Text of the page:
What the blank is going on in Milwaukee?

Gary Dineen/NBAE via Getty Images

Good or bad, the Milwaukee Bucks will always be weird.

"We may not be exactly what everyone thought we would be," says Joe Prunty, the team's interim head coach, "but I think we're fun to watch."

He's right in this sense: The Bucks have no real idea what they are, or what they might become, and every game is a trial-and-error experiment designed to learn some fundamental truth about this strange brew of players. They're the NBA equivalent of a child wobbling into new skills. They'll fail at some, succeed at others, and come out each night with a little more knowledge of their basic strengths and weaknesses.

If you conceive of progress as linear, the 2015-16 Bucks becoming a sub-.500 science lab counts as a disappointment. The Bucks won 41 games last season, gave the Chicago Bulls a fight in the playoffs, and sold Greg Monroe, a max-level free agent, on the notion that he could push them up another step.

But incremental improvement is never guaranteed, especially for a team that acquired several strange players in a spasm of transactions that flipped half the roster in five months. Michael Carter-Williams is a pterodactyl of a point guard who can't shoot -- one of the trickiest pieces to build around. Monroe is a throwback bruiser who made for an awkward fit within Milwaukee's helter-skelter, pressurized defense. Milwaukee traded away three key veteran contributors -- Jared Dudley, Ersan Ilyasova, and Zaza Pachulia -- for essentially nothing in an effort to clear both cap space and roster spots. Milwaukee worked to find them good homes on playoff hopefuls, a concerted effort by ownership to brand the Bucks as a player-friendly organization -- an image they think will pay off in future free agency bidding wars.

All the change left the Bucks an unmolded lump of clay. No one personifies that more than Jabari Parker, the No. 2 pick in the 2014 draft and a complete NBA mystery. "He has a very different skill set," Prunty says. "Everyone wants him to be something right now. But he's learning. Let's enjoy what he's doing now, in the moment. Let's enjoy the teachable moments we're seeing."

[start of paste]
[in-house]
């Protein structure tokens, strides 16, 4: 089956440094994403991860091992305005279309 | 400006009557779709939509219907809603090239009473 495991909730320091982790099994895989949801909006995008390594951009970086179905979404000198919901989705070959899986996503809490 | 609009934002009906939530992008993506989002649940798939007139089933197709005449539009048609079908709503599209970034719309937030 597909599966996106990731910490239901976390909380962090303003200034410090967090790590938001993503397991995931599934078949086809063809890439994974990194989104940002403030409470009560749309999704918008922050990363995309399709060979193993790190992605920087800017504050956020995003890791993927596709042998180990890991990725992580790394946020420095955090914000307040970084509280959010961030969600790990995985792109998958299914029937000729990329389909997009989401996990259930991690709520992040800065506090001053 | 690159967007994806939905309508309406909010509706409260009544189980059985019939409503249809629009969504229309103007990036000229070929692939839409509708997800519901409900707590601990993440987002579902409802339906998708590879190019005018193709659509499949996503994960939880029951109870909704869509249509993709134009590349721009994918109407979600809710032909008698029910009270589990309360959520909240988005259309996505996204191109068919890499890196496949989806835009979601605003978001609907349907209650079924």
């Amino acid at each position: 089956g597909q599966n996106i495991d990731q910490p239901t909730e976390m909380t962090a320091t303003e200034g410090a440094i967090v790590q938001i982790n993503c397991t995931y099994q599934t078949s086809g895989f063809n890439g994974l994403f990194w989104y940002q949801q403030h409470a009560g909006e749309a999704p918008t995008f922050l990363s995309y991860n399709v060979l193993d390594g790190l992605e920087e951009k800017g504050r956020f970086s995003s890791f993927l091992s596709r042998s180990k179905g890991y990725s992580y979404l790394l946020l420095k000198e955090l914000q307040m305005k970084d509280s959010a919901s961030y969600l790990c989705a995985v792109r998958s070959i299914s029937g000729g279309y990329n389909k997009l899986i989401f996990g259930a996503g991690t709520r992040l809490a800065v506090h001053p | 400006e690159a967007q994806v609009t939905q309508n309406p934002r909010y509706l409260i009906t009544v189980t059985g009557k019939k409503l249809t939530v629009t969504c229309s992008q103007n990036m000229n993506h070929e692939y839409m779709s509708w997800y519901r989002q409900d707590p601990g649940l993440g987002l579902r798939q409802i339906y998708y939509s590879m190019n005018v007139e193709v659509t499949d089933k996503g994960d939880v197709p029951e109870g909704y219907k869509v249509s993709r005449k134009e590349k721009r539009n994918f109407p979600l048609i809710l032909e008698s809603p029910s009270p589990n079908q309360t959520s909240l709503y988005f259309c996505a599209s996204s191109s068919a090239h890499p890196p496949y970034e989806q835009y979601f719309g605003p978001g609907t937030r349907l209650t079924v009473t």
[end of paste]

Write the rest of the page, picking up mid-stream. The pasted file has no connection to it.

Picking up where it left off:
At 6-foot-8 and 250 pounds, Parker looks like a power forward, and mostly plays as one. But on New Year's Eve against the Indiana Pacers, Prunty decided to try something radical: He had Parker, his nominal power forward, defend Paul George, Indy's All-Star wing. (Even when the Pacers start their small-ball group, as they did that night, most opponents have power forwards defend C.J. Miles, so their best wing defender can stick on George.)

George went off for 31 points, but the Bucks won, and Prunty has since tried Parker against Jimmy Butler, Andrew Wiggins, and Kawhi Leonard. That has left Giannis Antetokounmpo to guard big men, including Tim Duncan -- a setup that even confused some higher ups in the Bucks organization when Prunty first unveiled it.

Turns out, Parker asked for the job. "He came to us and said he wanted the challenge" Prunty says. That's an encouraging sign of maturity for a kid who won't turn 21 until March. Everyone within the Bucks describes Parker as a diligent worker who cares about the team first. It was Parker who called out Antetokounmpo for lazing through a practice in April, several team sources have told me. Jason Kidd, the team's head coach, benched Antetokounmpo in Milwaukee's next game -- a move the team never explained publicly.

Slotting Parker on elite wing scorers wasn't just about Parker requesting the job. He has struggled horribly with normal duties of power forward defense, which mostly include defending players who don't have the ball. He has been a mess guarding the screener in pick-and-rolls, flying out into space to cut off a ball-handler and lingering there too long with little clue where to go next.

He's late helping at the rim, and confused rotating around the floor when opposing offenses get the ball moving. None of this should be surprising. Rookies are generally awful on defense, and Parker entered the league with a reputation as an offense-first player. But the depth of Parker's struggle has been troubling. There was a legitimate debate over whether Parker should have been the No. 1 pick over Wiggins, and by December of last season, Milwaukee higher-ups were already factoring a max-level extension for Parker into their 2019 salary cap projections.